Serious advice to 16-year-old Margaret

Serious advice to 16-year-old Margaret

The challenge came in my e-mail at 8 p.m., just as I expected, for Chicago Now's Blogapalooza-Hour. That's our monthly challenge to write a post in one hour.

The topic is "What are three pieces of advice you would give to your 16-year-old self?"

Without further ado, here they are:

Keep playing your cello, even when you're not sure of it. Writing has turned out to be a great part of my life, especially my working life -- but that means that I've had many nights when I've felt like Audrey Hepburn in "My Fair Lady," singing "Words, words, words! I'm so sick of words!"

That's when my cello's priceless. It's "something completely different," in the immortal phrase from "Monty Python's Flying Circus." Music is a great change for my whole mind.

I love words -- surprise! -- but I need a change sometimes, another way to express myself. Music supplies it, and it's invaluable. When I start to write again, my mind is completely fresh.

Don't ignore the ordinary days when you sit down with your diary. That's the verbal equivalent of saying "Don't neglect playing scales or etudes," the little pieces that are written to help study a particular aspect of music. Ordinary days were (and still are) the etudes of becoming a writer.

When something spectacular happened -- when I read a great book, had a strange experience at school, or met someone new I liked -- the diary was easy. But it was easy because I practiced, because I "covered" the ordinary days and got them down in words.

Or at least I tried to. I look back at those diaries from being 16, the ones for 19-forget-it and 19-forget-it-plus-one, and sometimes it's hard to recall just what I meant by my generalized terms and love of abbreviations. "The same old stuff" in 19-forget-it isn't "the same old stuff" in 2018, no matter how many rerun channels there are on TV.

Some things aren't going to change; some things are. No one has much choice. Some things around me right now are less than a year old; I've lived in this apartment for less than five years. Yet I'm writing at the same desk I did my homework on when I was 16, and it's far from the only thing around me that goes back that far.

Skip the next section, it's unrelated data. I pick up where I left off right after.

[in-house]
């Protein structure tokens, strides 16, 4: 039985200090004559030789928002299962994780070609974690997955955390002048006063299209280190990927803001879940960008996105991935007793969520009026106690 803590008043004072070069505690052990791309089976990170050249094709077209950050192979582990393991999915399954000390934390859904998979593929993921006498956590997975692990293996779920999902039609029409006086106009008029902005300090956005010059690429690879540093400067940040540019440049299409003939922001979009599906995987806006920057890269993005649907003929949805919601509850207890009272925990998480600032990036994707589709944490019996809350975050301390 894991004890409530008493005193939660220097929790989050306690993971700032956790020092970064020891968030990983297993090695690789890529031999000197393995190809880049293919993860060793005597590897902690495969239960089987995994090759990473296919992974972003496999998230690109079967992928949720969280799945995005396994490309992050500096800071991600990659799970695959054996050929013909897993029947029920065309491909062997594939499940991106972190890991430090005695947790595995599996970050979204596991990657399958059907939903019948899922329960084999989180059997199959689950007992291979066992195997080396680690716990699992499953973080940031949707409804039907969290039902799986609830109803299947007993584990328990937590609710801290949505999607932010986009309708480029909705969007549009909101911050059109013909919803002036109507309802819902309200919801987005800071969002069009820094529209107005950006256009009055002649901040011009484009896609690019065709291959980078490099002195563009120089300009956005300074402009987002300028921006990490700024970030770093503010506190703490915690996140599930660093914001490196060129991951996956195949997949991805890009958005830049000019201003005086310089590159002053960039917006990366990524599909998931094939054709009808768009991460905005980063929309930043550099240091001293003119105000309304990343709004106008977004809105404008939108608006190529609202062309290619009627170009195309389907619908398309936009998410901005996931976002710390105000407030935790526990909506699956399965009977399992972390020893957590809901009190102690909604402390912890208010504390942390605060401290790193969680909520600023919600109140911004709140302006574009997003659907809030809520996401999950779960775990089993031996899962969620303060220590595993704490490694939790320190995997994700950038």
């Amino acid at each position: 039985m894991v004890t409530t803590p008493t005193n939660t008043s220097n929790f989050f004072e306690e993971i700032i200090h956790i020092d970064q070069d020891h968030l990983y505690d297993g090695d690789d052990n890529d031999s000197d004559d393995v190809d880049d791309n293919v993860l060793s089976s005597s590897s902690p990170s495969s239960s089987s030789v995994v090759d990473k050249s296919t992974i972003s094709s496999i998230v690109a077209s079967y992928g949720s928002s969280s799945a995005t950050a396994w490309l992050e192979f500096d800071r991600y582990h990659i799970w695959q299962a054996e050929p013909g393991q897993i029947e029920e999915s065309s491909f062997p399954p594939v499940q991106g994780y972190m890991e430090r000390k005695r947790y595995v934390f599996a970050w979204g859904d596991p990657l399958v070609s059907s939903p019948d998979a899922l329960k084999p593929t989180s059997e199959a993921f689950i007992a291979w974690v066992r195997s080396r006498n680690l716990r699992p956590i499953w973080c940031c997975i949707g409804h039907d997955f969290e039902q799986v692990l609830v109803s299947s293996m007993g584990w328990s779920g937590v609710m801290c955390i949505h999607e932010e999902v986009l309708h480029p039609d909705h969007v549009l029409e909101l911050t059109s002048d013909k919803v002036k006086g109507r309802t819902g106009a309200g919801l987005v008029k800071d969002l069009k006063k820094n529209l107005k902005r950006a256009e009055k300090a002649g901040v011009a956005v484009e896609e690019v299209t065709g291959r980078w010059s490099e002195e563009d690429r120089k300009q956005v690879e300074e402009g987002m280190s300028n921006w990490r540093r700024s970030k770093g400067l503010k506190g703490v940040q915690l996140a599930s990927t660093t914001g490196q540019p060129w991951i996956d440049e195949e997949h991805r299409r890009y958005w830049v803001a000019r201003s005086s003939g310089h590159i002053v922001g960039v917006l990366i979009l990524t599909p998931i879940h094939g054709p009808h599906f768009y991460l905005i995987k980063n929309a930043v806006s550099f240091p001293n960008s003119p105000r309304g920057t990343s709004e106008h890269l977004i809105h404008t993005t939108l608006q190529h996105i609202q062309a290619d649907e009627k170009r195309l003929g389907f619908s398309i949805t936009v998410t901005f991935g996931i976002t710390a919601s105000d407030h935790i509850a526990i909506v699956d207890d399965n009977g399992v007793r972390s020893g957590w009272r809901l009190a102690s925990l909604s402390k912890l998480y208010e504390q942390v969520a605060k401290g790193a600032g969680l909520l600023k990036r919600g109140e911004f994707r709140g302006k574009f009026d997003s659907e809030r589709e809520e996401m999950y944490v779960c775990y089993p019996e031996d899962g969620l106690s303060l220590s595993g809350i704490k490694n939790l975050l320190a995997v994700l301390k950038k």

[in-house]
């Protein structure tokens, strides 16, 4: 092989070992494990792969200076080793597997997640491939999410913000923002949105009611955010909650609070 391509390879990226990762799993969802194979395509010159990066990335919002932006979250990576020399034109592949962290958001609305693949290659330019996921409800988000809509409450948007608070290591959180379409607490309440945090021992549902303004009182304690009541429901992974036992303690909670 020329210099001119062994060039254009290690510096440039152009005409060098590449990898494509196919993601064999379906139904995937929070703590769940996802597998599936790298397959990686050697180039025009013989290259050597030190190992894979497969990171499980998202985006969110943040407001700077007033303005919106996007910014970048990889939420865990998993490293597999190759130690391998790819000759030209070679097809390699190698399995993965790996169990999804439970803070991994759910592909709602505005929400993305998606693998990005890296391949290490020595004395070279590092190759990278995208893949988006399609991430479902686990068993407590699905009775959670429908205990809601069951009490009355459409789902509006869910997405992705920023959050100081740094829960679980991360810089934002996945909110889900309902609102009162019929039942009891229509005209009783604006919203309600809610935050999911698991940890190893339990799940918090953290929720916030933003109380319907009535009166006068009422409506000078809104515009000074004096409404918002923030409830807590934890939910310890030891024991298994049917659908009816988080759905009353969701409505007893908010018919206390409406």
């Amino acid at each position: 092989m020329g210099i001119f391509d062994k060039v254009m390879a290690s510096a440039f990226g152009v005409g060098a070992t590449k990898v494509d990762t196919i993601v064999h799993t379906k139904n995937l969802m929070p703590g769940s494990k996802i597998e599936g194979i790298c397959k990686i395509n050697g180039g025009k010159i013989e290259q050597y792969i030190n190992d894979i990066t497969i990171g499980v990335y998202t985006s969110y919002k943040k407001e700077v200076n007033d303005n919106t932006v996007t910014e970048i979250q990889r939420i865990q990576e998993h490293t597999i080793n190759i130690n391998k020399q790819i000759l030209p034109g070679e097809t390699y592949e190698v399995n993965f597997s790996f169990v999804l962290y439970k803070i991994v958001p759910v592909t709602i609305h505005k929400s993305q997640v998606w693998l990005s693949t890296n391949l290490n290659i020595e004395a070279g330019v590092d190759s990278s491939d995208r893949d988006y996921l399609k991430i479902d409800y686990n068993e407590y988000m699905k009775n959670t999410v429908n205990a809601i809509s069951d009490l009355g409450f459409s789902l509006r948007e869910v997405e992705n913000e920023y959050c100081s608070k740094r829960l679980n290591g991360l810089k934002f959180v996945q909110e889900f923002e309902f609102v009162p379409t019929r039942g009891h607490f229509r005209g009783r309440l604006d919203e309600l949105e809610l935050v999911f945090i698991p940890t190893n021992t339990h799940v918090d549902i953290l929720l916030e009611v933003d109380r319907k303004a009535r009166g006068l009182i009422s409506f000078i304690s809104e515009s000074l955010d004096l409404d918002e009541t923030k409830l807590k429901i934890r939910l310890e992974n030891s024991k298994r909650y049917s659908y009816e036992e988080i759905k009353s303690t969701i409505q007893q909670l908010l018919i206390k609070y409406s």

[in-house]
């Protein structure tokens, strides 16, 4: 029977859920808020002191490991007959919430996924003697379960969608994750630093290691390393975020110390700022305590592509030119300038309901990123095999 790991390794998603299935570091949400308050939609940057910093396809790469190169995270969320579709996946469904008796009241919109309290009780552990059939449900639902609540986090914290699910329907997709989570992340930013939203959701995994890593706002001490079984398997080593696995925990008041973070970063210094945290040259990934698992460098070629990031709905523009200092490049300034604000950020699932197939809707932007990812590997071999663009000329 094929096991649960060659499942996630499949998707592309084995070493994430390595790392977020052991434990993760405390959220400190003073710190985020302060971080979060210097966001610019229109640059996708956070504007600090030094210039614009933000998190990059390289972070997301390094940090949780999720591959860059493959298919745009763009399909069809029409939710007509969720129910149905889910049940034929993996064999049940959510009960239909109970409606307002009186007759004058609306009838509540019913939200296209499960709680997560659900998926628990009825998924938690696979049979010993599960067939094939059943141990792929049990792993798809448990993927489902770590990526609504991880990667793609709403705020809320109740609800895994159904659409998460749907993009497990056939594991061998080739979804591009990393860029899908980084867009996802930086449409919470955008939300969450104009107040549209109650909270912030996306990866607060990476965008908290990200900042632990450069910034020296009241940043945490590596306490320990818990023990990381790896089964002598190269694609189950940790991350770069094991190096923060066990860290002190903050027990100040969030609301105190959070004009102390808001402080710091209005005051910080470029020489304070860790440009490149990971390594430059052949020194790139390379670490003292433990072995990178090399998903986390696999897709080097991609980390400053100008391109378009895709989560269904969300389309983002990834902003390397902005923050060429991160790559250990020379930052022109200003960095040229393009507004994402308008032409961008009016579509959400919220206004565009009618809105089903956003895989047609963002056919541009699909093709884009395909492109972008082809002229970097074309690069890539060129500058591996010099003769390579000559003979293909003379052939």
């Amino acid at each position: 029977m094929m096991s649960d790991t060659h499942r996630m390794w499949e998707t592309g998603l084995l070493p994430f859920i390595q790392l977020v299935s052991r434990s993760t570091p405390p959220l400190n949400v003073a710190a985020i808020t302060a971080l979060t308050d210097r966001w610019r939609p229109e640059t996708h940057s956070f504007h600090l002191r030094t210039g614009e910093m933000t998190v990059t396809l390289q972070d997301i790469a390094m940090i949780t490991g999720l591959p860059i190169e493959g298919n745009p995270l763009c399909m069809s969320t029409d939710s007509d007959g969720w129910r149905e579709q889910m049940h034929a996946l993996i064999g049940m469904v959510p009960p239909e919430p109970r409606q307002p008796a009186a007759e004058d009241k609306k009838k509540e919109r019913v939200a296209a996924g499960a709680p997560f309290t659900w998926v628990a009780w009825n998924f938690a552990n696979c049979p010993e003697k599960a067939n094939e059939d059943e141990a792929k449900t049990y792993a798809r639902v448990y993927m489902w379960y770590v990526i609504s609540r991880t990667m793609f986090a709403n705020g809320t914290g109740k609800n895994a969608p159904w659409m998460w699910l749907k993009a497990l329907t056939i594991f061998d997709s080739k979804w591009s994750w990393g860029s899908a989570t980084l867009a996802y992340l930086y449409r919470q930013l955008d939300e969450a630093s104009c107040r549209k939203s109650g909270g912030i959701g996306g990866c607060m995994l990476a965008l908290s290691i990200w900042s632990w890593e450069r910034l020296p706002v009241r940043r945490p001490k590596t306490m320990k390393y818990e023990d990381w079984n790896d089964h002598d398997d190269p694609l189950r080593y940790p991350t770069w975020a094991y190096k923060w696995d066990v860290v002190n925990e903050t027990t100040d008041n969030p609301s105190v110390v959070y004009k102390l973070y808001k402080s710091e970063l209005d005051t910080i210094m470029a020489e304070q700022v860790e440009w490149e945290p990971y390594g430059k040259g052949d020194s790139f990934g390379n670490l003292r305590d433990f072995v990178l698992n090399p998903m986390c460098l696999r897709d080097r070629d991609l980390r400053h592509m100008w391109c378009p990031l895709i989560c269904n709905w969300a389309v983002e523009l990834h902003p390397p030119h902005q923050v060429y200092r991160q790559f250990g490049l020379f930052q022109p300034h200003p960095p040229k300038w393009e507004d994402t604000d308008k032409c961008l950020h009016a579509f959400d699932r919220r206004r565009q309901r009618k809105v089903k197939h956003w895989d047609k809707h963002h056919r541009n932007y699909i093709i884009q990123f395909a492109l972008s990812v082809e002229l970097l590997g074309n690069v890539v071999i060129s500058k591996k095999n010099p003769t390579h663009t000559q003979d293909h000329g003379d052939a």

My record player (and I do have one) is only a few years old, but on it I still listen to LPs I had when I was 16 and younger. (I just remembered the last song I listened to on the last night I was 16: Of course, it was "Sixteen Going on Seventeen" from "The Sound of Music.")

So some things haven't changed -- but some have. Illnesses and losses have come and changed things, sometimes irrevocably. But -- eventually -- the road ahead has cleared and something new and pleasant is the next change. Not all losses and changes are terrible, and every change isn't completely horrible. (Now there would be news to 16-year-old me.)

Margaret Serious has a page on Facebook. 

Filed under: Expressions, Writing


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  • ...and advise your 16 yo self to stay away from Twitter.

  • In reply to jack:

    I'm grateful that Twitter didn't exist when I was 16. My present-day self stays away from it, too. Thanks, Jack.

  • When I turned 16, the song may have been "Sixteen Tons" sung by Tennessee Ernie Ford.

  • In reply to Aquinas wired:

    As in "another day older and deeper in debt." Got it... unfortunately. But thanks.

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